If your goal in visiting one of the cities destroyed by the eruption of Mount Vesuvius is to “have done it” or to be able to say you’ve done it, in the question of Pompeii vs Herculaneum, stick with Pompeii.
Check out the top 10 Pompeii tours and excursions here.
Visit Herculaneum if you’re short on time
Size-wise, Pompeii is tremendously larger than Herculaneum. To see all there is to see at Pompeii would take you days, weeks, months actually (depending on how far you are into your PhD program). However, you can breeze through Herculaneum in just a couple of hours. (If, say, you were visiting as a day trip from Salerno.)
To visit Pompeii in any sort of reasonable time frame, you’ll have to stick to the highlights. That will still take you hours and you’ll miss a ton of stuff. I’m still hearing about things at Pompeii that I didn’t even know existed because my tour had to cut so much out for the sake of brevity.
You can visit the whole of Herculaneum, take your time exploring the site, and still be out of there in time for aperitivo. If you have limited time available in your Italy itinerary but still want to see some ancient Vesuvio ruins, you should choose Herculaneum over Pompeii.
Visit Pompeii if you want to see grand structures
Herculaneum is smaller and more manageable than Pompeii, for sure. But it’s also more compact and, I guess ‘understated’ would be a good word to use here. In other words, you won’t find many of the grand structures and large spaces you’ll find at Pompeii. So if it’s grand ancient structures you want, head to Pompeii instead.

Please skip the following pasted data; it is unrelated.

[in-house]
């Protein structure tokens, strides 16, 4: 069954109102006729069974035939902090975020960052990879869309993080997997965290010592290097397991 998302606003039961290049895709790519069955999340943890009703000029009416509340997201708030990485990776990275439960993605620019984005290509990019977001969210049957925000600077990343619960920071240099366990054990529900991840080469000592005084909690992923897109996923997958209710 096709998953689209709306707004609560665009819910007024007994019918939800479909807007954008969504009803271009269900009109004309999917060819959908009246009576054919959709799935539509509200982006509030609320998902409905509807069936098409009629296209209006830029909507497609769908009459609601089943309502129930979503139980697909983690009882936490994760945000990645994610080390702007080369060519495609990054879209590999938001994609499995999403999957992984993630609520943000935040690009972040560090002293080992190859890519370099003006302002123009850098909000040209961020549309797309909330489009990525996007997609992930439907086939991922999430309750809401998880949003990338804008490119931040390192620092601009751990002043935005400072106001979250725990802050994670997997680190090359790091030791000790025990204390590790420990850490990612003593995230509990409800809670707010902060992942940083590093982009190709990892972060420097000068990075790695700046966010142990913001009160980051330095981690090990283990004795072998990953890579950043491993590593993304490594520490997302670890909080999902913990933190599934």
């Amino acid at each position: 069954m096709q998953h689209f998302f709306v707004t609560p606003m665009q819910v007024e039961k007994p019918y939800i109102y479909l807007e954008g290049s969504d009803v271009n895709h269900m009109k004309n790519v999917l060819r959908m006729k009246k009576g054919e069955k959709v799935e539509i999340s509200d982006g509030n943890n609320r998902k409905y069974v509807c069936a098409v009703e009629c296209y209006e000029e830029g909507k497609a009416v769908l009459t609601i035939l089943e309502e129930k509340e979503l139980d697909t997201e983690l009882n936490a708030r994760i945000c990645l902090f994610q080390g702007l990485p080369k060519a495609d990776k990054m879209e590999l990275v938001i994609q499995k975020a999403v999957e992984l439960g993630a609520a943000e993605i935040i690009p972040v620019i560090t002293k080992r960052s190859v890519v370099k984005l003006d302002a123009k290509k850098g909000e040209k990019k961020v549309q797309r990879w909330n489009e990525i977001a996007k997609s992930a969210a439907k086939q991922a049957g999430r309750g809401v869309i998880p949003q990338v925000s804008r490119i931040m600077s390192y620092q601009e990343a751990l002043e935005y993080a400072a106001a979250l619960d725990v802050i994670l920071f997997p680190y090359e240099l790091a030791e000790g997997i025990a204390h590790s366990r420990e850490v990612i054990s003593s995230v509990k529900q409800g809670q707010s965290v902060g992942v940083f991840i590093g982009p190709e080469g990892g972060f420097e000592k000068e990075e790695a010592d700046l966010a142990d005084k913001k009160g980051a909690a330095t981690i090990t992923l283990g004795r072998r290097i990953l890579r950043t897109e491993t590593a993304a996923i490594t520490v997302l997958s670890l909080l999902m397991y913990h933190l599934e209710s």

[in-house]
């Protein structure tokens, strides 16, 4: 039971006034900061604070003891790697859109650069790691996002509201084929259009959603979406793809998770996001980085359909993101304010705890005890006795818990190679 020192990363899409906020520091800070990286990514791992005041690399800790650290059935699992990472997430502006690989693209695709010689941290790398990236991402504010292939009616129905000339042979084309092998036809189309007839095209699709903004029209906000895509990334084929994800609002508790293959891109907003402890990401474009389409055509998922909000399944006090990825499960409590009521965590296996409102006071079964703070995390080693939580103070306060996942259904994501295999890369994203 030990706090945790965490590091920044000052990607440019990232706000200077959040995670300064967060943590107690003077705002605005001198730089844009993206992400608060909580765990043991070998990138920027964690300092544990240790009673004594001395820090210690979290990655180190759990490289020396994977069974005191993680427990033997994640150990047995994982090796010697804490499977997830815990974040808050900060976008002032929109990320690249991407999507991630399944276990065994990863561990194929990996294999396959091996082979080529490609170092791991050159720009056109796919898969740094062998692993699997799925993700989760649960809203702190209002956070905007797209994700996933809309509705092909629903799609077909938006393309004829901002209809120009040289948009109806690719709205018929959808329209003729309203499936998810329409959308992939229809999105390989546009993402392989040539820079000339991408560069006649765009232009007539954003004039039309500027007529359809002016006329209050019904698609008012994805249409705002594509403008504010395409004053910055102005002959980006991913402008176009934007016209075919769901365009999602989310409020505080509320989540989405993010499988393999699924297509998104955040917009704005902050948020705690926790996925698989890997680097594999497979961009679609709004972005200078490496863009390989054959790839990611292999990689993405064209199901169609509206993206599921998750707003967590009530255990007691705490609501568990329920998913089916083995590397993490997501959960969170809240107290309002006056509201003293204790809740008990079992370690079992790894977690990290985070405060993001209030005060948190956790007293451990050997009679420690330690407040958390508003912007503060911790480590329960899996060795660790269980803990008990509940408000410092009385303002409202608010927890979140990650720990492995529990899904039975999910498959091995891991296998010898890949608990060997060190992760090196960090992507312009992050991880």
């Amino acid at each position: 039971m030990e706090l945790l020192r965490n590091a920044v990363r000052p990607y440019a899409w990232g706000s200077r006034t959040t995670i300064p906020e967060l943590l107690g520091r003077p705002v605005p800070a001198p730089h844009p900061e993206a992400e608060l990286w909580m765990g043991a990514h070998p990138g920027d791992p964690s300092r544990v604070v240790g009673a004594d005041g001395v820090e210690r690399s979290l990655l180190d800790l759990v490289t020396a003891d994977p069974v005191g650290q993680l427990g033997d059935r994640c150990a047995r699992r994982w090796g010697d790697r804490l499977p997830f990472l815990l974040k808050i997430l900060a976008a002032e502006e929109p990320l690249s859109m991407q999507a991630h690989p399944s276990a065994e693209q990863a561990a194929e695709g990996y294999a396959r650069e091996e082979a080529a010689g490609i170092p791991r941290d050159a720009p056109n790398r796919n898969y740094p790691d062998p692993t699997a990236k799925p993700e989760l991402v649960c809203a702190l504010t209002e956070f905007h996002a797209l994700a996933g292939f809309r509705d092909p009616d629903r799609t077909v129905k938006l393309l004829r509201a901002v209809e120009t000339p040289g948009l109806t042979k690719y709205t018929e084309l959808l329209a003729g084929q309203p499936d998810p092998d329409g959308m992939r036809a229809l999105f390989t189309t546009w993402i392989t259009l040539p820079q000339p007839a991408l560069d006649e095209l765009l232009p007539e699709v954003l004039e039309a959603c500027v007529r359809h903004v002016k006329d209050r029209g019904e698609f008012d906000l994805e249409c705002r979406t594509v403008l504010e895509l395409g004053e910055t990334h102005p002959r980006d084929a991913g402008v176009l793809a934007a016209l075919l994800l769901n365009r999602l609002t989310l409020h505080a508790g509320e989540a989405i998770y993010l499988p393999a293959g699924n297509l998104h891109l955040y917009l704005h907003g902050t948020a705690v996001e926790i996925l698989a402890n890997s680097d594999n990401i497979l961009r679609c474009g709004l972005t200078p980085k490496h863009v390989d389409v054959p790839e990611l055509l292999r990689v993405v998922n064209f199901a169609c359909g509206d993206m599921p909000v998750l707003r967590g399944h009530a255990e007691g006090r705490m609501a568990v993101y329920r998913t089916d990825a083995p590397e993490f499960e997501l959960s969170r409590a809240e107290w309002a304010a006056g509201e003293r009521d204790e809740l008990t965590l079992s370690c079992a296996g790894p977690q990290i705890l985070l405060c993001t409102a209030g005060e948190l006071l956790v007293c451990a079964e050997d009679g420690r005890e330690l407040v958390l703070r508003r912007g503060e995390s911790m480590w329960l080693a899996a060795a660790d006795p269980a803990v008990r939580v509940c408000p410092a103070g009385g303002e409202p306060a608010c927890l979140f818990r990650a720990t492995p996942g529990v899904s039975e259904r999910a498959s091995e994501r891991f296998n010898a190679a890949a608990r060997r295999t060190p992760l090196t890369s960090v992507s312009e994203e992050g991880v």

Herculaneum consists of mainly “smaller” buildings and such. But at Pompeii you can visit:
- Teatro Grande – a 5,000-seat theater
- The Amphitheater – a 12,000 arena
- The Forum and all its massive columns and space
- Some big temples
- The Large Palaestra – a sports training facility essentially
- And a few more
But keep in mind that the more grand structures and expansive spaces there are, the more walking and time your visit will require.
Visit Herculaneum for more art and color
Because Herculaneum was destroyed in a different manner than Pompeii was, it’s actually far more preserved than Pompeii. What that means for you is more color! More art! More interesting stuff to look at!
Pompeii was one giant, long, sweaty day of monotony. Rocks after rocks, ruins after ruins, so much brown. But Herculaneum has incredibly preserved murals and artworks around every corner.